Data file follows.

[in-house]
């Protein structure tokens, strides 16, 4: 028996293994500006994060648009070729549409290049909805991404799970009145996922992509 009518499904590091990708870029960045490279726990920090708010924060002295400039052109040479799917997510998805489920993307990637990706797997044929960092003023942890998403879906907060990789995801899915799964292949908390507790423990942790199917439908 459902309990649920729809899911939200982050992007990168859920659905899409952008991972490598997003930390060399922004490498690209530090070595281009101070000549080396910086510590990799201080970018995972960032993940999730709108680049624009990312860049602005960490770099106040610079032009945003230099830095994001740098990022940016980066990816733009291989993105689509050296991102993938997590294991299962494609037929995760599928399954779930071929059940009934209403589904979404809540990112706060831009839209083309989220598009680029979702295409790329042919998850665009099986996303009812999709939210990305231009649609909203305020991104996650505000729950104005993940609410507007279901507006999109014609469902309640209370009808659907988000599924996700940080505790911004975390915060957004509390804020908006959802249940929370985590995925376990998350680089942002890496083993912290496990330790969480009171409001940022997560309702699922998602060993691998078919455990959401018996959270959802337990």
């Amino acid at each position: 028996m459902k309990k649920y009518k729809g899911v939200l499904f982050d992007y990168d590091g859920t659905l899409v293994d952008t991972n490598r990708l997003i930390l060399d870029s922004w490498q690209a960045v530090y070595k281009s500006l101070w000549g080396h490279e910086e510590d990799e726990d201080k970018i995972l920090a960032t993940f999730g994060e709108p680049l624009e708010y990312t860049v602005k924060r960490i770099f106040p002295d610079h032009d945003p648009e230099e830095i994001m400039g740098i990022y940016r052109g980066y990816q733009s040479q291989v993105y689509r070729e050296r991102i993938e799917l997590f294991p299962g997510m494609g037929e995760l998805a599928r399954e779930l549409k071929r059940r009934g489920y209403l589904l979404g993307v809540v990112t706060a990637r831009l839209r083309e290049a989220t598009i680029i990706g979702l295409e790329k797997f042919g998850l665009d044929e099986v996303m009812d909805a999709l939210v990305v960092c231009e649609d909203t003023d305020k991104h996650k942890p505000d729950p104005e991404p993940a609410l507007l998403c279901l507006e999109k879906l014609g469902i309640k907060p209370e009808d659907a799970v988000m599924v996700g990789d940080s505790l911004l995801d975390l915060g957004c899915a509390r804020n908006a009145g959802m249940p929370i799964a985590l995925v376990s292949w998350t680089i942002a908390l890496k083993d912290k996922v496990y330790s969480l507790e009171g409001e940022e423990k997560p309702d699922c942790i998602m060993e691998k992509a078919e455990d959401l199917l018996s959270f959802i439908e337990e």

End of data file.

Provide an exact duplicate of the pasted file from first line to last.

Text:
[in-house]
């Protein structure tokens, strides 16, 4: 028996293994500006994060648009070729549409290049909805991404799970009145996922992509 009518499904590091990708870029960045490279726990920090708010924060002295400039052109040479799917997510998805489920993307990637990706797997044929960092003023942890998403879906907060990789995801899915799964292949908390507790423990942790199917439908 459902309990649920729809899911939200982050992007990168859920659905899409952008991972490598997003930390060399922004490498690209530090070595281009101070000549080396910086510590990799201080970018995972960032993940999730709108680049624009990312860049602005960490770099106040610079032009945003230099830095994001740098990022940016980066990816733009291989993105689509050296991102993938997590294991299962494609037929995760599928399954779930071929059940009934209403589904979404809540990112706060831009839209083309989220598009680029979702295409790329042919998850665009099986996303009812999709939210990305231009649609909203305020991104996650505000729950104005993940609410507007279901507006999109014609469902309640209370009808659907988000599924996700940080505790911004975390915060957004509390804020908006959802249940929370985590995925376990998350680089942002890496083993912290496990330790969480009171409001940022997560309702699922998602060993691998078919455990959401018996959270959802337990």
């Amino acid at each position: 028996m459902k309990k649920y009518k729809g899911v939200l499904f982050d992007y990168d590091g859920t659905l899409v293994d952008t991972n490598r990708l997003i930390l060399d870029s922004w490498q690209a960045v530090y070595k281009s500006l101070w000549g080396h490279e910086e510590d990799e726990d201080k970018i995972l920090a960032t993940f999730g994060e709108p680049l624009e708010y990312t860049v602005k924060r960490i770099f106040p002295d610079h032009d945003p648009e230099e830095i994001m400039g740098i990022y940016r052109g980066y990816q733009s040479q291989v993105y689509r070729e050296r991102i993938e799917l997590f294991p299962g997510m494609g037929e995760l998805a599928r399954e779930l549409k071929r059940r009934g489920y209403l589904l979404g993307v809540v990112t706060a990637r831009l839209r083309e290049a989220t598009i680029i990706g979702l295409e790329k797997f042919g998850l665009d044929e099986v996303m009812d909805a999709l939210v990305v960092c231009e649609d909203t003023d305020k991104h996650k942890p505000d729950p104005e991404p993940a609410l507007l998403c279901l507006e999109k879906l014609g469902i309640k907060p209370e009808d659907a799970v988000m599924v996700g990789d940080s505790l911004l995801d975390l915060g957004c899915a509390r804020n908006a009145g959802m249940p929370i799964a985590l995925v376990s292949w998350t680089i942002a908390l890496k083993d912290k996922v496990y330790s969480l507790e009171g409001e940022e423990k997560p309702d699922c942790i998602m060993e691998k992509a078919e455990d959401l199917l018996s959270f959802i439908e337990e």